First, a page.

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message, a, it is about she represents the future. she's a business woman. also the people of south carolina can trust that she means what she says and trust that she's going to follow through. i think in that moment he very much came across as somebody that was a little shifty, sort of, you know, you couldn't really trust him, a little slippery. clearly everyone on that debate stage and in that debate hall heard what she said and he was pretending in that moment that he didn't. >> shifty is not the way you want to be described if you're mark sanford, dick. one of the craziest exchanges was over the issue of gay marriage. we have been talking a lot about that today, given jason collins coming out, subject of marriage equality on the front burner. let's hear what each candidate had to say about gay marriage. >> i am a supporter of full equality.
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this is a matter of civil rights and equal protection under the law, that's what this is. quoting dick cheney, freedom is freedom for everyone. >> marriages have historically been the purview of states, and the idea of letting states decide what they do or don't want to do to me is consistent with federalism and consistent with the 200 year tradition of this country. >> dick, elizabeth colbert busch quoting dick cheney there in support for marriage equality. i don't know, what did you make of that answer from mark sanford? >> i mean, mark sanford is basically saying we ought to allow states to violate people's civil rights, do it state by state. that is something that mark and his ilk want to go back to, that would be prior to 1865, state by state they decided civil rights. sanford is afraid, he couches everything in that principle when in fact he's afraid to
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speak his mind. he's against gay marriage, he's said that on many occasions. he's against equal civil rights for gay couples. he's just afraid to say that. in charleston, there's tremendous huge gay community, many of whom vote republican. let's not forget, this district voted, gave 20 points, 20 point victory to romney over obama. it will be a tough race for elizabeth, but i think she's going to pull it off. >> after that, mark sanford was asked about the vote and doma, whether he would take that vote again. he channeled the spirit of bill clinton, said do you think president clinton should be condemned based on a mistake he made. he keeps going back to the forgiveness notion as a canned answer, rather than go on the record with an actual opinion it seems. >> some of those ads were about wrapping up himself in the idea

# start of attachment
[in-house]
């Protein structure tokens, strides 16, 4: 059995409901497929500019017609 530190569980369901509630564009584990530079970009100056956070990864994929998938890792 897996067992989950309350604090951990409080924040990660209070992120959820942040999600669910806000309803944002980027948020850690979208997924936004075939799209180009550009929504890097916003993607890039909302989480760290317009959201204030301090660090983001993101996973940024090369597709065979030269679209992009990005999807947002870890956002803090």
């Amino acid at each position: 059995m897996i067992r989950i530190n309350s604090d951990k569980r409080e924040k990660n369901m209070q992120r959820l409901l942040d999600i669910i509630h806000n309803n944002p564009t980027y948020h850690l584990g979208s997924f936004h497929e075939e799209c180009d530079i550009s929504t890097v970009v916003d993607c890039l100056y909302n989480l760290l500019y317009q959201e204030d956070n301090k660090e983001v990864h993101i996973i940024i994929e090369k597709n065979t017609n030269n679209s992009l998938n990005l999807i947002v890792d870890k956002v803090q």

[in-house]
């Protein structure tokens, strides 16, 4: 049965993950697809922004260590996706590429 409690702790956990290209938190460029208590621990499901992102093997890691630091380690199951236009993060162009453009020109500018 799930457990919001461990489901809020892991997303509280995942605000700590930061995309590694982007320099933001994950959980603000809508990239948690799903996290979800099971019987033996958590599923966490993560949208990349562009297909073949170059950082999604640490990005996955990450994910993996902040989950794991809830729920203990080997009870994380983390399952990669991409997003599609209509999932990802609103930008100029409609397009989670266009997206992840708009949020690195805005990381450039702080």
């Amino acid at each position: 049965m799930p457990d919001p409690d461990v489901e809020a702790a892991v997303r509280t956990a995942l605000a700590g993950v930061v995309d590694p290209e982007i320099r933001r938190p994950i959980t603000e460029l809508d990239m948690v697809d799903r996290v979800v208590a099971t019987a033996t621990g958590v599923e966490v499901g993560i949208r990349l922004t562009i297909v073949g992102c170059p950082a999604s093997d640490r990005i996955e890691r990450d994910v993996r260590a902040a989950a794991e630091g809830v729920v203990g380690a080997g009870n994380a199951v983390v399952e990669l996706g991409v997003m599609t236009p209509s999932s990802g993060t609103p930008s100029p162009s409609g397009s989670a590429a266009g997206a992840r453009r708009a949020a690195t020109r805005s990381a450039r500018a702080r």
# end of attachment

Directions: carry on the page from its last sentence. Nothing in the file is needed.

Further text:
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of redemption and christianity. when you look at south carolina voters, i think they're going to ask themselves are they sick of mark sanford, are they sick of having to even think about this or, you know, some of the things that have come out about him showing up at his ex-wife's house. there's sort of a rule in south carolina, keep your dirty laundry to yourself. he hasn't been very good at that. for voters, that's something they have in mind when they go to the polls tuesday. >> nia malika-henderson from "the washington post," and dick harpootlian, chairman of the south carolina democratic party, thank you both for joining me tonight. >> thank you. >> thank you. coming up, joe biden is still bullish on gun safety reform happening. and new details about dna found on the boston bomb fragments, what it means to the investigation. the latest from pete williams and michael isikoff next. ♪ [ harrison ] is there anything you would not do for your family? punch it. ♪
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in the spotlight tonight, the latest on the boston bombings. it has been two weeks since two bombs at the boston marathon killed three people, injured more than 260. only 23 patients remain hospitalized tonight, and for the first time since the bombing, none of the patients are in critical condition. and this evening, investigators announced that female dna was found on at least one of the bombs used in the attacks. nbc news justice correspondent pete williams has the latest. pete? >> reporter: alex, good evening. legal sources say tonight